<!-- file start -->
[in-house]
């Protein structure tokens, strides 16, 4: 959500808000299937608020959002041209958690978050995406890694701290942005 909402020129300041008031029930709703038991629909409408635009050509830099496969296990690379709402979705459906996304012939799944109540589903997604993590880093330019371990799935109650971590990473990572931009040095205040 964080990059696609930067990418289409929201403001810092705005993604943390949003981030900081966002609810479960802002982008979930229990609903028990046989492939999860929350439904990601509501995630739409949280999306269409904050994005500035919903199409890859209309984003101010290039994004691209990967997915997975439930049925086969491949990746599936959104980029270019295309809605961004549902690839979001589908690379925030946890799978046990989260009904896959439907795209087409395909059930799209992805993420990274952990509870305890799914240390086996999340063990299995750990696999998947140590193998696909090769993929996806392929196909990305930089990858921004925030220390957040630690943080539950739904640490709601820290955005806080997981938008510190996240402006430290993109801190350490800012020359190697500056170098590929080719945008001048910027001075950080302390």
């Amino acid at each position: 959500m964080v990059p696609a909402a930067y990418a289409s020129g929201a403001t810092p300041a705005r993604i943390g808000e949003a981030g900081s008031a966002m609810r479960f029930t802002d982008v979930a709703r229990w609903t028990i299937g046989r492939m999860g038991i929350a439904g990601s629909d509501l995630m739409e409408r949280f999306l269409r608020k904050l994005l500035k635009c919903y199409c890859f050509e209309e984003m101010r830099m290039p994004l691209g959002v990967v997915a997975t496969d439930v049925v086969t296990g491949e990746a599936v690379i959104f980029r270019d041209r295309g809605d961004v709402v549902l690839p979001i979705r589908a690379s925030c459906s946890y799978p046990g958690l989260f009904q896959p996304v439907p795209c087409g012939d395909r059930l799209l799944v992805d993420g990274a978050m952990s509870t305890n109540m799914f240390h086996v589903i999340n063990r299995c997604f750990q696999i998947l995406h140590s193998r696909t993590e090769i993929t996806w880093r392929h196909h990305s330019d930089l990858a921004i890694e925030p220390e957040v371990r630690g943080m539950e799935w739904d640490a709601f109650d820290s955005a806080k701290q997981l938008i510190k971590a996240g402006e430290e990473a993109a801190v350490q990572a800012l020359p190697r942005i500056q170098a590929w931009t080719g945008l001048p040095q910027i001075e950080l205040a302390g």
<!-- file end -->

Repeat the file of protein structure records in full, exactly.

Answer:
[in-house]
């Protein structure tokens, strides 16, 4: 959500808000299937608020959002041209958690978050995406890694701290942005 909402020129300041008031029930709703038991629909409408635009050509830099496969296990690379709402979705459906996304012939799944109540589903997604993590880093330019371990799935109650971590990473990572931009040095205040 964080990059696609930067990418289409929201403001810092705005993604943390949003981030900081966002609810479960802002982008979930229990609903028990046989492939999860929350439904990601509501995630739409949280999306269409904050994005500035919903199409890859209309984003101010290039994004691209990967997915997975439930049925086969491949990746599936959104980029270019295309809605961004549902690839979001589908690379925030946890799978046990989260009904896959439907795209087409395909059930799209992805993420990274952990509870305890799914240390086996999340063990299995750990696999998947140590193998696909090769993929996806392929196909990305930089990858921004925030220390957040630690943080539950739904640490709601820290955005806080997981938008510190996240402006430290993109801190350490800012020359190697500056170098590929080719945008001048910027001075950080302390």
């Amino acid at each position: 959500m964080v990059p696609a909402a930067y990418a289409s020129g929201a403001t810092p300041a705005r993604i943390g808000e949003a981030g900081s008031a966002m609810r479960f029930t802002d982008v979930a709703r229990w609903t028990i299937g046989r492939m999860g038991i929350a439904g990601s629909d509501l995630m739409e409408r949280f999306l269409r608020k904050l994005l500035k635009c919903y199409c890859f050509e209309e984003m101010r830099m290039p994004l691209g959002v990967v997915a997975t496969d439930v049925v086969t296990g491949e990746a599936v690379i959104f980029r270019d041209r295309g809605d961004v709402v549902l690839p979001i979705r589908a690379s925030c459906s946890y799978p046990g958690l989260f009904q896959p996304v439907p795209c087409g012939d395909r059930l799209l799944v992805d993420g990274a978050m952990s509870t305890n109540m799914f240390h086996v589903i999340n063990r299995c997604f750990q696999i998947l995406h140590s193998r696909t993590e090769i993929t996806w880093r392929h196909h990305s330019d930089l990858a921004i890694e925030p220390e957040v371990r630690g943080m539950e799935w739904d640490a709601f109650d820290s955005a806080k701290q997981l938008i510190k971590a996240g402006e430290e990473a993109a801190v350490q990572a800012l020359p190697r942005i500056q170098a590929w931009t080719g945008l001048p040095q910027i001075e950080l205040a302390g």